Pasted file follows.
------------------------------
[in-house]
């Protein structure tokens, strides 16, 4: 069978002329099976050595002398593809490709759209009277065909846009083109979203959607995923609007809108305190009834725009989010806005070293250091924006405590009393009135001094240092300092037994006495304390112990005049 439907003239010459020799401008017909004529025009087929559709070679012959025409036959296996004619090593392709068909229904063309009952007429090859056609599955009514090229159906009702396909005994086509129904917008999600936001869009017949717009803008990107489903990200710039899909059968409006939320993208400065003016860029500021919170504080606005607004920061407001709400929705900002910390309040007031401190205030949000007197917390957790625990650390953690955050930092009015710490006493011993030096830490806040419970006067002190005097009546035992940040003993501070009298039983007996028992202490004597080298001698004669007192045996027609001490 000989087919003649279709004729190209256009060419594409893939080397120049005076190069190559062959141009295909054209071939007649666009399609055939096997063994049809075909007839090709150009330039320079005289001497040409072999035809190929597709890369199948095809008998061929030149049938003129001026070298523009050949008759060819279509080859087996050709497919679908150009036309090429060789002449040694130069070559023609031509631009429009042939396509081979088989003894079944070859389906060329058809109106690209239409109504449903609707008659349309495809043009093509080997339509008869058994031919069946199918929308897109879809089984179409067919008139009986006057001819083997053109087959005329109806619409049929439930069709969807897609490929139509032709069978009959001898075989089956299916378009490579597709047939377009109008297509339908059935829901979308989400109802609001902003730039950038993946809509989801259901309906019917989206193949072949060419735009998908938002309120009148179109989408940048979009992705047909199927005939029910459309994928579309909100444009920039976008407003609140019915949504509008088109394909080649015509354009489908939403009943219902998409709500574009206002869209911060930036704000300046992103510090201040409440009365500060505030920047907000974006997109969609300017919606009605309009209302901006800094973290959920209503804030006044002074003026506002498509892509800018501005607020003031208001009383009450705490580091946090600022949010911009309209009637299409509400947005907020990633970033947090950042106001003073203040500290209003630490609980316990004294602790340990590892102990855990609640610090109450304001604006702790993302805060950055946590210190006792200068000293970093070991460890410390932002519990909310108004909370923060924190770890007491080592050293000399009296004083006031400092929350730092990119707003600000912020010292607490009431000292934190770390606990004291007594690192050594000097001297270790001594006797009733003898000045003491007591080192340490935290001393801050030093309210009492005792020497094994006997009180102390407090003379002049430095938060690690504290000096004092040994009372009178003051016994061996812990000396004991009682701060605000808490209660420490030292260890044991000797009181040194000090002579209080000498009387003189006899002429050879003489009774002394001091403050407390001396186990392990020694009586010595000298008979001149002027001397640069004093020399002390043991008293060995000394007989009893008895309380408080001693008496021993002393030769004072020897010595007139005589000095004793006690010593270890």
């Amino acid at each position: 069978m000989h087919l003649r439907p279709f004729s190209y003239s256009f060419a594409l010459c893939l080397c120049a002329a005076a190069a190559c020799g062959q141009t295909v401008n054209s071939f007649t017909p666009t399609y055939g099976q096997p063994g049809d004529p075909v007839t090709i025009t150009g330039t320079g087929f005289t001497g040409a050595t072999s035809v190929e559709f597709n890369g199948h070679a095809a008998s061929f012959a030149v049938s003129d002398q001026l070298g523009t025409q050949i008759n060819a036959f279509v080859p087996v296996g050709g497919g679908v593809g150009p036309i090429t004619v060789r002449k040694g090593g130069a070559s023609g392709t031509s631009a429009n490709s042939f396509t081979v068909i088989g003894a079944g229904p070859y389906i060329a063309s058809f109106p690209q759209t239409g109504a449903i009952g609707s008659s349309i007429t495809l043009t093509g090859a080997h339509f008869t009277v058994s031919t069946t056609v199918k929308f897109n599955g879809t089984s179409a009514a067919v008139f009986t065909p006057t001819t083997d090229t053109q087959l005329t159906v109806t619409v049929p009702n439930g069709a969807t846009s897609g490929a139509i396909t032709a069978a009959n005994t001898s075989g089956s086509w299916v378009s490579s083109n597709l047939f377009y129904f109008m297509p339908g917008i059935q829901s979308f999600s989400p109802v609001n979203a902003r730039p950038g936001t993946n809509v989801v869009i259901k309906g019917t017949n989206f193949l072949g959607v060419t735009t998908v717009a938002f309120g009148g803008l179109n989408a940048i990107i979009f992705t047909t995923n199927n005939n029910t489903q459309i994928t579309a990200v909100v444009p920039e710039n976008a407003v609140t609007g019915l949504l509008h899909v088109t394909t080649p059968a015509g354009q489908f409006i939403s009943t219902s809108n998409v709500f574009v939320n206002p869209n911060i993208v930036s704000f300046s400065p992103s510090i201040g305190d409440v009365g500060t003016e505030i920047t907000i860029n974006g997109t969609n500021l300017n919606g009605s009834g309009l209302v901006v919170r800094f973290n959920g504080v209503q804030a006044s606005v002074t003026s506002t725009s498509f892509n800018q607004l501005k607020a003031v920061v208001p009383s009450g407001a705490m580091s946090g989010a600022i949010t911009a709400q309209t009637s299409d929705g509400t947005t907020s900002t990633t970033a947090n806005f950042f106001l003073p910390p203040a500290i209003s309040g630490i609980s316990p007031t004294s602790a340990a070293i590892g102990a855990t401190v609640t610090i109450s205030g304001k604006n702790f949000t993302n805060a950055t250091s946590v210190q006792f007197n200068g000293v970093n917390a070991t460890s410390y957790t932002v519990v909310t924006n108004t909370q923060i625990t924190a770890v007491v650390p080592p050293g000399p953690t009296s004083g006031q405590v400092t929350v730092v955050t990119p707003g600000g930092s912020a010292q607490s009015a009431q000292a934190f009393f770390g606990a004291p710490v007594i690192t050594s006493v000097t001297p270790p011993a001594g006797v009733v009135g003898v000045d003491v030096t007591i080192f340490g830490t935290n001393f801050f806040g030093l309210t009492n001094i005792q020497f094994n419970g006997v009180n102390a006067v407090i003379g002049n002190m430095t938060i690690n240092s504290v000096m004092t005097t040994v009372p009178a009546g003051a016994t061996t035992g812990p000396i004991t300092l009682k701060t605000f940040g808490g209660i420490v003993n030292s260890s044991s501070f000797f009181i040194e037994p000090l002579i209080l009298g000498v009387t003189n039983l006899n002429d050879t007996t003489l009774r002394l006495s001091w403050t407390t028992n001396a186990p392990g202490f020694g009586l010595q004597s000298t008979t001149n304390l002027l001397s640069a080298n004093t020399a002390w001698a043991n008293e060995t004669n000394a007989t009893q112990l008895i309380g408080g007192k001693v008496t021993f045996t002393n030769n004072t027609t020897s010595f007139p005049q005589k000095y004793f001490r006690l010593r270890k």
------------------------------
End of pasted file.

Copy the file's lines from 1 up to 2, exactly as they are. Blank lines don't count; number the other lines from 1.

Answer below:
[in-house]
């Protein structure tokens, strides 16, 4: 069978002329099976050595002398593809490709759209009277065909846009083109979203959607995923609007809108305190009834725009989010806005070293250091924006405590009393009135001094240092300092037994006495304390112990005049 439907003239010459020799401008017909004529025009087929559709070679012959025409036959296996004619090593392709068909229904063309009952007429090859056609599955009514090229159906009702396909005994086509129904917008999600936001869009017949717009803008990107489903990200710039899909059968409006939320993208400065003016860029500021919170504080606005607004920061407001709400929705900002910390309040007031401190205030949000007197917390957790625990650390953690955050930092009015710490006493011993030096830490806040419970006067002190005097009546035992940040003993501070009298039983007996028992202490004597080298001698004669007192045996027609001490 000989087919003649279709004729190209256009060419594409893939080397120049005076190069190559062959141009295909054209071939007649666009399609055939096997063994049809075909007839090709150009330039320079005289001497040409072999035809190929597709890369199948095809008998061929030149049938003129001026070298523009050949008759060819279509080859087996050709497919679908150009036309090429060789002449040694130069070559023609031509631009429009042939396509081979088989003894079944070859389906060329058809109106690209239409109504449903609707008659349309495809043009093509080997339509008869058994031919069946199918929308897109879809089984179409067919008139009986006057001819083997053109087959005329109806619409049929439930069709969807897609490929139509032709069978009959001898075989089956299916378009490579597709047939377009109008297509339908059935829901979308989400109802609001902003730039950038993946809509989801259901309906019917989206193949072949060419735009998908938002309120009148179109989408940048979009992705047909199927005939029910459309994928579309909100444009920039976008407003609140019915949504509008088109394909080649015509354009489908939403009943219902998409709500574009206002869209911060930036704000300046992103510090201040409440009365500060505030920047907000974006997109969609300017919606009605309009209302901006800094973290959920209503804030006044002074003026506002498509892509800018501005607020003031208001009383009450705490580091946090600022949010911009309209009637299409509400947005907020990633970033947090950042106001003073203040500290209003630490609980316990004294602790340990590892102990855990609640610090109450304001604006702790993302805060950055946590210190006792200068000293970093070991460890410390932002519990909310108004909370923060924190770890007491080592050293000399009296004083006031400092929350730092990119707003600000912020010292607490009431000292934190770390606990004291007594690192050594000097001297270790001594006797009733003898000045003491007591080192340490935290001393801050030093309210009492005792020497094994006997009180102390407090003379002049430095938060690690504290000096004092040994009372009178003051016994061996812990000396004991009682701060605000808490209660420490030292260890044991000797009181040194000090002579209080000498009387003189006899002429050879003489009774002394001091403050407390001396186990392990020694009586010595000298008979001149002027001397640069004093020399002390043991008293060995000394007989009893008895309380408080001693008496021993002393030769004072020897010595007139005589000095004793006690010593270890």